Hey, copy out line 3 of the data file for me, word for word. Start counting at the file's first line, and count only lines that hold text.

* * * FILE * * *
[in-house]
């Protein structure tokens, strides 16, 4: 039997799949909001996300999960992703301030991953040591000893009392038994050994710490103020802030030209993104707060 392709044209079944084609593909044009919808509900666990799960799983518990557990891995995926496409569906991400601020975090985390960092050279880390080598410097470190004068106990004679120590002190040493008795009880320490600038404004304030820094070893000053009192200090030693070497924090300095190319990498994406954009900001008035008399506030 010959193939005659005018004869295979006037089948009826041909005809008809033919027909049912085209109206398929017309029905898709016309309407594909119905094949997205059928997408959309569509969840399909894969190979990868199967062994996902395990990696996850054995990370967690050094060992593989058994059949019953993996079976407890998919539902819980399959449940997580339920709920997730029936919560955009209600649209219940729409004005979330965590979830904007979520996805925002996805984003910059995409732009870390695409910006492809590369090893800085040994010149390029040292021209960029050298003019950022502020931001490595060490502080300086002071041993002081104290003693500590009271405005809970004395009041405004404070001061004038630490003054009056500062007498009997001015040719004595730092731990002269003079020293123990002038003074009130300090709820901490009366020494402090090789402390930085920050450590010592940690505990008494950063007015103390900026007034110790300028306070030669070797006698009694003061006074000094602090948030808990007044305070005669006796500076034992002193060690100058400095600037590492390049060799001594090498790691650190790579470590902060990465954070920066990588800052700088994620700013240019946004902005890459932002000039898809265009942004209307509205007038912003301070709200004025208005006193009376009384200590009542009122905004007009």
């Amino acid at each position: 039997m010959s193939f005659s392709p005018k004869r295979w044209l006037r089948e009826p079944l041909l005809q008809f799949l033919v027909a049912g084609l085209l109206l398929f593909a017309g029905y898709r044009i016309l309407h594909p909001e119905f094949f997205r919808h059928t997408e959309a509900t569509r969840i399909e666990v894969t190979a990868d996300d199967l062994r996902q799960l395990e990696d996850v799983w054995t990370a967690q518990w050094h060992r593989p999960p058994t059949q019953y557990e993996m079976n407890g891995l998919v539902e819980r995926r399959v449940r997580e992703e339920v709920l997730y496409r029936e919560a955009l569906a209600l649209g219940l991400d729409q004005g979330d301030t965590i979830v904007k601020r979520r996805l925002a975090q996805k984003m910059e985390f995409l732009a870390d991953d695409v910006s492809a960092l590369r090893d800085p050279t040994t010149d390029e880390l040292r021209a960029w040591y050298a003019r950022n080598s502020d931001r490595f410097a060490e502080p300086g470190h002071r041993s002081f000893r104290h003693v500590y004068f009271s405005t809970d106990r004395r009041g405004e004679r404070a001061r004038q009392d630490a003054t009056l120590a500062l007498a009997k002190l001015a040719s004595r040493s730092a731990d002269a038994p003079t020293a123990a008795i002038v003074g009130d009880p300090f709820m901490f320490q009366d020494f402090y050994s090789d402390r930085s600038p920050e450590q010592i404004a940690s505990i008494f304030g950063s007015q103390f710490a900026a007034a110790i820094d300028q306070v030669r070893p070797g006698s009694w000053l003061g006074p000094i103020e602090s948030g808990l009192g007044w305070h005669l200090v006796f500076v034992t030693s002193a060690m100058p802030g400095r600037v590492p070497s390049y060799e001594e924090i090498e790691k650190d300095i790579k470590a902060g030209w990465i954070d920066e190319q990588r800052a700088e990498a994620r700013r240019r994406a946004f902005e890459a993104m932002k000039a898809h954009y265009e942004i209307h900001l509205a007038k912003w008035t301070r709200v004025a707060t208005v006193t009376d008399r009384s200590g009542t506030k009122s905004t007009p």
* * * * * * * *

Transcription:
């Amino acid at each position: 039997m010959s193939f005659s392709p005018k004869r295979w044209l006037r089948e009826p079944l041909l005809q008809f799949l033919v027909a049912g084609l085209l109206l398929f593909a017309g029905y898709r044009i016309l309407h594909p909001e119905f094949f997205r919808h059928t997408e959309a509900t569509r969840i399909e666990v894969t190979a990868d996300d199967l062994r996902q799960l395990e990696d996850v799983w054995t990370a967690q518990w050094h060992r593989p999960p058994t059949q019953y557990e993996m079976n407890g891995l998919v539902e819980r995926r399959v449940r997580e992703e339920v709920l997730y496409r029936e919560a955009l569906a209600l649209g219940l991400d729409q004005g979330d301030t965590i979830v904007k601020r979520r996805l925002a975090q996805k984003m910059e985390f995409l732009a870390d991953d695409v910006s492809a960092l590369r090893d800085p050279t040994t010149d390029e880390l040292r021209a960029w040591y050298a003019r950022n080598s502020d931001r490595f410097a060490e502080p300086g470190h002071r041993s002081f000893r104290h003693v500590y004068f009271s405005t809970d106990r004395r009041g405004e004679r404070a001061r004038q009392d630490a003054t009056l120590a500062l007498a009997k002190l001015a040719s004595r040493s730092a731990d002269a038994p003079t020293a123990a008795i002038v003074g009130d009880p300090f709820m901490f320490q009366d020494f402090y050994s090789d402390r930085s600038p920050e450590q010592i404004a940690s505990i008494f304030g950063s007015q103390f710490a900026a007034a110790i820094d300028q306070v030669r070893p070797g006698s009694w000053l003061g006074p000094i103020e602090s948030g808990l009192g007044w305070h005669l200090v006796f500076v034992t030693s002193a060690m100058p802030g400095r600037v590492p070497s390049y060799e001594e924090i090498e790691k650190d300095i790579k470590a902060g030209w990465i954070d920066e190319q990588r800052a700088e990498a994620r700013r240019r994406a946004f902005e890459a993104m932002k000039a898809h954009y265009e942004i209307h900001l509205a007038k912003w008035t301070r709200v004025a707060t208005v006193t009376d008399r009384s200590g009542t506030k009122s905004t007009p």